Humanitarian Exchange articles tagged:Research & education

For all the dialogue, debate and reams of policy and advocacy reports on civil–military policy trends, there is surprisingly little research on these issues. All sides of the debate are missing data that might help them make a more convincing case that current civil–military policy trends are either necessary or dangerous, as articulated by governments/militaries and NGOs respectively. Governments are tying aid more explicitly to political and security goals and pushing for a comprehensive approach that integrates civilian and military personnel. Military personnel are receiving growing mandates and resources to work alongside NGOs and local populations to provide ‘civic assistance’…
International concern over genderbased violence (GBV) has increased considerably in recent years, and the international humanitarian response to GBV in populations affected by armed conflict, disaster and displacement has also grown exponentially over the past decade. In the aftermath of Typhoon Haiyan in the Philippines, for example, the UK government announced a £21.6 million aid package to protect women and girls from sexual violence.[1] At the same time, however, there remains a lack of data on and understanding of good practice in relation to GBV programming in humanitarian contexts, and a lack of consensus on how to apply GBV concepts…
In recent decades the drylands of the Horn of Africa have become one of the most disaster-prone regions in the world. Drought in particular affects more people, more frequently than any other disaster. Drought periods were not always so disastrous but, combined with the region’s underlying economic, social and environmental vulnerability, the impacts upon dryland inhabitants are extreme. Despite calls for greater investment in preparedness, early response and long-term resiliencebuilding, the 2011 drought crisis in the region illustrates how this has not yet been translated into reality. It is an intuitive belief that investment in early response and resilience-building in…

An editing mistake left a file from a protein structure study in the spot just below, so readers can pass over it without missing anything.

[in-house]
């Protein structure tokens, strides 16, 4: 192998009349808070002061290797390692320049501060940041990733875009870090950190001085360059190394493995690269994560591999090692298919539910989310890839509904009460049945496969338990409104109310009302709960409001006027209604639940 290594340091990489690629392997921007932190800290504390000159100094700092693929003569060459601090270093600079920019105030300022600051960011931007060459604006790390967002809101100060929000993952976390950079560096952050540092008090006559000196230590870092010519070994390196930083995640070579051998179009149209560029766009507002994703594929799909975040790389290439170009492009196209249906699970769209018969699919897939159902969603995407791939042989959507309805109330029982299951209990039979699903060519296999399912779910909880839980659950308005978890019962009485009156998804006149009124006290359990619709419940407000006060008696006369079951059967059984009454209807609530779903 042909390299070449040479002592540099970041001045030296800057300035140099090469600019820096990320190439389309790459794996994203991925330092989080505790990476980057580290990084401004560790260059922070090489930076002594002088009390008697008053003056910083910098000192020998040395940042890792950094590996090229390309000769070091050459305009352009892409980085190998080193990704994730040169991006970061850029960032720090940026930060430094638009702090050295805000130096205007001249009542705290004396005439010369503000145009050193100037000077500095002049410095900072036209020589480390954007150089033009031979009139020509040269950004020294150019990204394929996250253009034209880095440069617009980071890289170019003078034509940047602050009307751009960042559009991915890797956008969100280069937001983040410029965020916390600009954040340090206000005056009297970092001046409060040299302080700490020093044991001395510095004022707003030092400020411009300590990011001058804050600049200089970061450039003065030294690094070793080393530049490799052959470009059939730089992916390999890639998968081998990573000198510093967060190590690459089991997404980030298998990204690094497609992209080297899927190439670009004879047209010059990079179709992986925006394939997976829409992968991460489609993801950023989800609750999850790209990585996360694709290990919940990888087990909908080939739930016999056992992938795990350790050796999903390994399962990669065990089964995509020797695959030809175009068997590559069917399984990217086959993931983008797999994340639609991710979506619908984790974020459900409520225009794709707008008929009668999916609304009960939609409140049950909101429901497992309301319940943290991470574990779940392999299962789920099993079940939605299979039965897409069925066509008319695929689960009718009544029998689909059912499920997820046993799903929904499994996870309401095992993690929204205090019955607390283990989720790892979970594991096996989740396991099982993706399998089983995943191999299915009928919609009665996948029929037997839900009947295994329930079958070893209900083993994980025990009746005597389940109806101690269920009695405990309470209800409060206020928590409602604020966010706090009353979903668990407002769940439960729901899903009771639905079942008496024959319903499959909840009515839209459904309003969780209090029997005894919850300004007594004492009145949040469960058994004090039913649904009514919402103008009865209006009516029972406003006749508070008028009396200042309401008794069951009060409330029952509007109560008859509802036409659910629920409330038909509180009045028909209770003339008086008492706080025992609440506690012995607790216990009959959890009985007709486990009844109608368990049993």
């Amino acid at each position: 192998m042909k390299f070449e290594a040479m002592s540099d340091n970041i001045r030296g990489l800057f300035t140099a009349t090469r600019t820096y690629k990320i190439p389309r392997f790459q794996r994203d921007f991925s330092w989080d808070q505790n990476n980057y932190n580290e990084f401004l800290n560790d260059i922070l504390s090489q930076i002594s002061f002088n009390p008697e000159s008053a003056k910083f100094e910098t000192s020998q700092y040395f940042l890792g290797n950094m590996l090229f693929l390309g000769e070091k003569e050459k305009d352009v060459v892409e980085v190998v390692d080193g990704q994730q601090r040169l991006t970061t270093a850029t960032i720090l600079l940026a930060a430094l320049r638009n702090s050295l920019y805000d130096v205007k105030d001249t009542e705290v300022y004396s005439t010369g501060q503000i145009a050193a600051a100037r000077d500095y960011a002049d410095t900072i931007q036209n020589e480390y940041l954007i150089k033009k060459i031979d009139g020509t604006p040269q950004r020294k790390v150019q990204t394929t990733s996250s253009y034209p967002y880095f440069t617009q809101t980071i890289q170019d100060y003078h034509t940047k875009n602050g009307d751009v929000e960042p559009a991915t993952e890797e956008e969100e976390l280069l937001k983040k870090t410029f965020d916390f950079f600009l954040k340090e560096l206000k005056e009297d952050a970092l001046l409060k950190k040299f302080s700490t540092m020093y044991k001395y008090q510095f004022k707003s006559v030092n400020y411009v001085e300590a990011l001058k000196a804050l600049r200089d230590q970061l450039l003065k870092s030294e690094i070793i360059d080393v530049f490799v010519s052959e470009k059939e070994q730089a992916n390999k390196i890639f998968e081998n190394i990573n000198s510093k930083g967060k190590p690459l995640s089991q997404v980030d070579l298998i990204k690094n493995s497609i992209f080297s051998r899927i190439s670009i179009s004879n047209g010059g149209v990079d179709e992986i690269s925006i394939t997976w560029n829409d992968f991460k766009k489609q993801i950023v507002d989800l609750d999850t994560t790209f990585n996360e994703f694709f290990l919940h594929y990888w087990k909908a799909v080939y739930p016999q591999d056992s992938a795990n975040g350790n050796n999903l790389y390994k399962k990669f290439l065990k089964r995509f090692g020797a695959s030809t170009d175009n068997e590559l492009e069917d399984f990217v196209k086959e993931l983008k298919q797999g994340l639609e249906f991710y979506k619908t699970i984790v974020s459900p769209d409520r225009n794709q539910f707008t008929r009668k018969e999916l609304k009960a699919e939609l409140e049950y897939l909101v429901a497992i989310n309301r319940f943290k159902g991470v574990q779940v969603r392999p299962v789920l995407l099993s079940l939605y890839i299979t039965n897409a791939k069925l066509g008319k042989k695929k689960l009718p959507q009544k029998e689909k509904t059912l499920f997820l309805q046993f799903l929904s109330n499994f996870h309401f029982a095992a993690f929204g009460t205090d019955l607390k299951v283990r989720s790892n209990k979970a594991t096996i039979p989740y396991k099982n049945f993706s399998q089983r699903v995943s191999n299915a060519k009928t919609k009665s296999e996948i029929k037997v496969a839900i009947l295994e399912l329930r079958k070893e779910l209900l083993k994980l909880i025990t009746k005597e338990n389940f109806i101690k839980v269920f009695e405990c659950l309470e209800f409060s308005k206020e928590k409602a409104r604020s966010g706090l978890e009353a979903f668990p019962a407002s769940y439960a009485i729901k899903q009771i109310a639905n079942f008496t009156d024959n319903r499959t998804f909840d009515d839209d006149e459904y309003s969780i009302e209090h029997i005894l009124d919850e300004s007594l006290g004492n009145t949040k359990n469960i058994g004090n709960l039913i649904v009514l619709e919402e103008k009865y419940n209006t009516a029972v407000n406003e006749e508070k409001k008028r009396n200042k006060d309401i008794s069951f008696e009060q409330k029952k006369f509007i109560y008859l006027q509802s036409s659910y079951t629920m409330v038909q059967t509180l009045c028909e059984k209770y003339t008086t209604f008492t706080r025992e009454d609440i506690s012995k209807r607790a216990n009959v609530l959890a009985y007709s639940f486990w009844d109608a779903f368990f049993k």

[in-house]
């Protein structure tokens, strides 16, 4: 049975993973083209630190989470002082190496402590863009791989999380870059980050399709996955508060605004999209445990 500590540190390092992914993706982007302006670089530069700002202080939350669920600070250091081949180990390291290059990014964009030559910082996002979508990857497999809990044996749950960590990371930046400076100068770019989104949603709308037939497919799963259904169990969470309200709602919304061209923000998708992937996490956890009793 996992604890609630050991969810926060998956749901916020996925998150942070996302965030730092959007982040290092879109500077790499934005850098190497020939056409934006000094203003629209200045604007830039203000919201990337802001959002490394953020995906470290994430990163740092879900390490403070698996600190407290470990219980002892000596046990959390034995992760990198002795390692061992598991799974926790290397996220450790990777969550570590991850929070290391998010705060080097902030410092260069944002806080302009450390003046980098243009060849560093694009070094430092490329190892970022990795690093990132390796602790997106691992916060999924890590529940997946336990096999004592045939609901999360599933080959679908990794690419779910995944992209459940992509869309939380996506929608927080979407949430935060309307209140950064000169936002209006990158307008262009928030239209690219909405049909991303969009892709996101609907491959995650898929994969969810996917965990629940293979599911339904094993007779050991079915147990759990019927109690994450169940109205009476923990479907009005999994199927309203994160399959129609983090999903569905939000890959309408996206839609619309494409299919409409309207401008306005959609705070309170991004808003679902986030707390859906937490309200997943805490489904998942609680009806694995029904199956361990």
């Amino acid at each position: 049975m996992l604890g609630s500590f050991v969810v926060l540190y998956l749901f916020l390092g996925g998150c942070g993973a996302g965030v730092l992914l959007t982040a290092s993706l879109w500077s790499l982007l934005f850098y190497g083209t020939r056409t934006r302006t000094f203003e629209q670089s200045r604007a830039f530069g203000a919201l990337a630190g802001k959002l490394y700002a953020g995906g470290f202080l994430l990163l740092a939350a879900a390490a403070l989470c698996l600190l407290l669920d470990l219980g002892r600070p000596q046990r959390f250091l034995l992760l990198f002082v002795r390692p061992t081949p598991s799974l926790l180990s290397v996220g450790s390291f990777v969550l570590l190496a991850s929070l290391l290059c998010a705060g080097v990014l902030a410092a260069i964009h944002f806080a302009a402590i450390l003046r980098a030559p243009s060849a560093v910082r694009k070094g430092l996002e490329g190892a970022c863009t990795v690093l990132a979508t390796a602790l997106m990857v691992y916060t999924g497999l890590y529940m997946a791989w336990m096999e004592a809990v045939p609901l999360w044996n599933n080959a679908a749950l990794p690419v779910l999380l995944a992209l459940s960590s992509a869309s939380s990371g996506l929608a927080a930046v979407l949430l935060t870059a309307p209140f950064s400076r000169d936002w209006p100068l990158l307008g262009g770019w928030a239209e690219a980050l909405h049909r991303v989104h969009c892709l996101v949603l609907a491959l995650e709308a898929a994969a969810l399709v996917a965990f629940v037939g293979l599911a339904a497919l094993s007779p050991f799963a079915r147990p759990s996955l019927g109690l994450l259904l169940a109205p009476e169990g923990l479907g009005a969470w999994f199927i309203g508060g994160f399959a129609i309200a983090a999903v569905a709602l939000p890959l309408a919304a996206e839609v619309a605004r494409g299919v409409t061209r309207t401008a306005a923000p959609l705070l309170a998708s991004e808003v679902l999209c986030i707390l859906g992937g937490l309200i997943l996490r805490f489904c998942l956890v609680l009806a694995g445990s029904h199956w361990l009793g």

The challenges the humanitarian community encountered last year in Haiti and Pakistan clearly emonstrate that it urgently needs new knowledge, new expertise and new approaches. At the same time there is a growing expectation that decision-making and programme design by humanitarian agencies should be evidence-based. However, the pressures on today’s humanitarian practitioners to deliver assistance at great speed and often according to predefined goals, methods and targets provide little space for analysis, reflection and investigation. As a result there is a division within our community between those who are employed to ‘think’ and those who are employed to ‘do’. This…
First rolled out following the earthquake in Pakistan and Kashmir in October 2005, the Humanitarian Reform process sought to address gaps in the international response to humanitarian crises, and to improve timeliness, effectiveness and predictability. The reform’s approach was three-pronged: first, the introduction of clusters to better coordinate sectoral responses and identify a lead agency which would provide predictable leadership and coordination and act as the provider of last resort; second, to improve the availability of quick-response funding through the Central Emergency Response Fund (CERF), established in March 2006; and third, to improve humanitarian leadership by strengthening the role and…